Home Roland Rocchiccioli ‘Flippy, the burgerflipping robot’

‘Flippy, the burgerflipping robot’


I read the headline with incredulity: ‘Flippy, the burgerflipping robot, has been taken off-line after working just one day at a fast food restaurant in California’.

The story had all the elements of being an April Fool’s joke, except for it being the wrong month. Then I wondered if perhaps the tinned Italian mushrooms I used in the pasta had caused me to undergo an out-of-body experience.

Sadly, no. It was true! News of Flippy’s arrival caused such a sensation with a horde of fast-food junkies, they descended on the place. Their attention proved too much for the robot which suffered a malfunction! To everyone’s chagrin, it sat life-lessly, looking decidedly sorry for itself.

A soon-to-be redundant human took-over the flipping of the burgers, and everyone had their fill.

What is the world coming to when we need a robot to flip the burgers at a fastfood joint? The 17th century Industrial Revolution changed, irrevocably, the way people lived and worked. It was a transitional period from 1760 to about 1840 – a span of approximately 80-years, although the exact dates are argued by historians. What we cannot argue is the effect.

We are the direct beneficiaries of their developments – some of which we still use today. Cement was one of the inventions. Factories and workplaces went from being hand-labour intensive to mechanised. Mills and factories manifoldly increased their output, reduced costs, employed more workers, and im-proved profits; however, some designs were rudimentary and dangerous.

In the rush for change, there was a flagrant lack of health and safety precautions, and appalling accidents ensued.

The spinning and weaving mills caused some of the worst, particularly with the child labour workforce.

The 17th British Agricultural or Agrarian revolution happened more slowly, and for a much longer time span.

The change began with the simple enclosure of common land, and the introduction of technological innovations such as the seed drill and the rotation of crops, which by today’s standards seems rather quaint; however, it was, for those farmer’s, a quantum leap, which led to clearing the fields of beasts of burden, and working with steam powered, and, eventually, petrol driven machinery. We have travelled a long road since primitive man ploughed his stony plot of land with the jawbone of an ass.

Industrialisation, or modern technology as we call it today, continues unabated, and not always for our betterment, or that of the general society; and always in pursuit of a greater profit.

There was a time when robots were a figment of science fiction writers’ imagi-nations; invented to frighten and engage the reader. The scary robot, created by a mad scientist in his evil laboratory, aided by several hapless and begrudging assis-tants, invariably arrived swathed in bandages. From the moment of its unveiling, it functioned at its master’s demonic bidding. In the 1950s they took on a more out-of-space appearance, which coincided with the space race between Russia and the United States, which, incidentally, was won by the Russians with the launching of their first Sputnik in 1957. The US retaliated with Apollo 11’s first moon landing, July, 1969.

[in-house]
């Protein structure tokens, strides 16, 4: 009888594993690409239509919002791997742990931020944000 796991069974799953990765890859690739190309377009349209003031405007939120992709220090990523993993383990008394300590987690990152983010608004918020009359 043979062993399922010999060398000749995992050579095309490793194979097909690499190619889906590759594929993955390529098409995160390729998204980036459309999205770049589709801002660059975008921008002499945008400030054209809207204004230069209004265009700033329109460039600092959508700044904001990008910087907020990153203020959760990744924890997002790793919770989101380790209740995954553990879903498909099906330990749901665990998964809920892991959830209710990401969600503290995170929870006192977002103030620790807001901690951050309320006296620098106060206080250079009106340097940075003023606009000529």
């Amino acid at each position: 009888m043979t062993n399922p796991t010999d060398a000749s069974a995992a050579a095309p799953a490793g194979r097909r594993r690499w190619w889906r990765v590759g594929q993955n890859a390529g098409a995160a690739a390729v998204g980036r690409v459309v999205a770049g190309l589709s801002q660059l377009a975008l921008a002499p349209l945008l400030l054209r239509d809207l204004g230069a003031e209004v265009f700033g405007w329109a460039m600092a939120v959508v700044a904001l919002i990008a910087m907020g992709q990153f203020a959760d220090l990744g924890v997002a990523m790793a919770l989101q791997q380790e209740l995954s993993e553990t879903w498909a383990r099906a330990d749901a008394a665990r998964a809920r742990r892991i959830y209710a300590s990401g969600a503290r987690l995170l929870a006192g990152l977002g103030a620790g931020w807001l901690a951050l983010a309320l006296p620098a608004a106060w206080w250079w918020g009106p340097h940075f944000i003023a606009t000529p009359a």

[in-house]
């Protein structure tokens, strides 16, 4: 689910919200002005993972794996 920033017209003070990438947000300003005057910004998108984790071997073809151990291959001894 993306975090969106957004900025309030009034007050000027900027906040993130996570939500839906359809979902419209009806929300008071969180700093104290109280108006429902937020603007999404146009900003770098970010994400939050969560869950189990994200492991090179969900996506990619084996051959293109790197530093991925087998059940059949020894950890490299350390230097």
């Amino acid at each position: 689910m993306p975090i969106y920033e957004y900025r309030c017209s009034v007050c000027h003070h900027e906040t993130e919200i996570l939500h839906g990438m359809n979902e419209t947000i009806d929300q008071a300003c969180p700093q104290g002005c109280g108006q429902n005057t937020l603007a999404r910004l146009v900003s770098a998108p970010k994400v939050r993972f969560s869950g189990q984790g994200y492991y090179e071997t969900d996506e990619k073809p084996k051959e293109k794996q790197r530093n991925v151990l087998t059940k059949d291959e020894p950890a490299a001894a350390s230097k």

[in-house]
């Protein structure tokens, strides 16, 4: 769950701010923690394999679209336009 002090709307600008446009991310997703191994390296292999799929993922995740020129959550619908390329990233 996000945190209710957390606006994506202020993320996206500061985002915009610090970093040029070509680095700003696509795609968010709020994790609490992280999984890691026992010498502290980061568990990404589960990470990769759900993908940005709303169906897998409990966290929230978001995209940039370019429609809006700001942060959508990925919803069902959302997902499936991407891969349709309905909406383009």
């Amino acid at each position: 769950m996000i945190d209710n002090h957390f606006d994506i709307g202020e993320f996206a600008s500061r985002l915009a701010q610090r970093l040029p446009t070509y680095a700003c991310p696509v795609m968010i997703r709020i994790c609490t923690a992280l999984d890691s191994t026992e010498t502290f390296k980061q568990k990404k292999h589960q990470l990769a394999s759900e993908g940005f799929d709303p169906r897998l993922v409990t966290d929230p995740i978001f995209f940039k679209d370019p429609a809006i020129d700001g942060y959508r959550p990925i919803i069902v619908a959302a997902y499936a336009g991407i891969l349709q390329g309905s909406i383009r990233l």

Robotic surgery, with its numerous forms and developments, began in 1987. The revolutionary medical technology, coupled with scientific advancements, has made it possible for surgeons to perform the most incredible procedures. For that we should be grateful. As for the remainder: I am not so certain.

Getting back to Flippy – the burger-flipping robot who spat the dummy when the star-struck hordes descended on the joint: What is the point? Do we really need a machine to flip burgers on a hot plate? We have robotic phones, doors, answering services, and just about everything else you can imagine, to make our live easier, but the question is: Do they? I am not so certain; however, I am certain of the number of jobs which have been, and will be, lost, as a direct consequence of mechanisation, which is, for the greater part, profit driven, without question.

We have lost thousands of jobs as a consequence of this workplace revolution, and in the coming years even more places will be lost. While technology will create many yettobe-invented jobs, many blue-collar workers will be left behind. They will become the ‘forever unemployed’. In supermarkets they are drastically reducing the number of staffed checkouts, and increasing the number of selfservice facilities. It is another form of profit-driven, robotic mechanisation, which we should resist, at all costs. It will be only a matter of time before staffed checkouts will be at an absolute minimum, which will have shareholders rubbing their greedy hands in glee. In Ballarat, eight check-outs have been removed from one major supermarket. Extrapolating: if each outlet utilised three staff per day, one can assume that up to twentyfour part-time staff have lost their jobs. The eight selfcheckouts require only three staff members and yield a huge reduction in wages, and profit.

At the current bleak rate of change, the day is dawning when there will be no jobs, and we will all be queuing at Centrelink, explaining to a robot who will decide whether, or not, we qualify for unemployment benefits. It might sound like some Or-wellian, dystopian fantasy, but it may be closer to future reality than any of us would like, or want, to believe.

Roland can be heard each MONDAY morning on 3BA at 10.30.

Contact: rolandroc@bigpond.com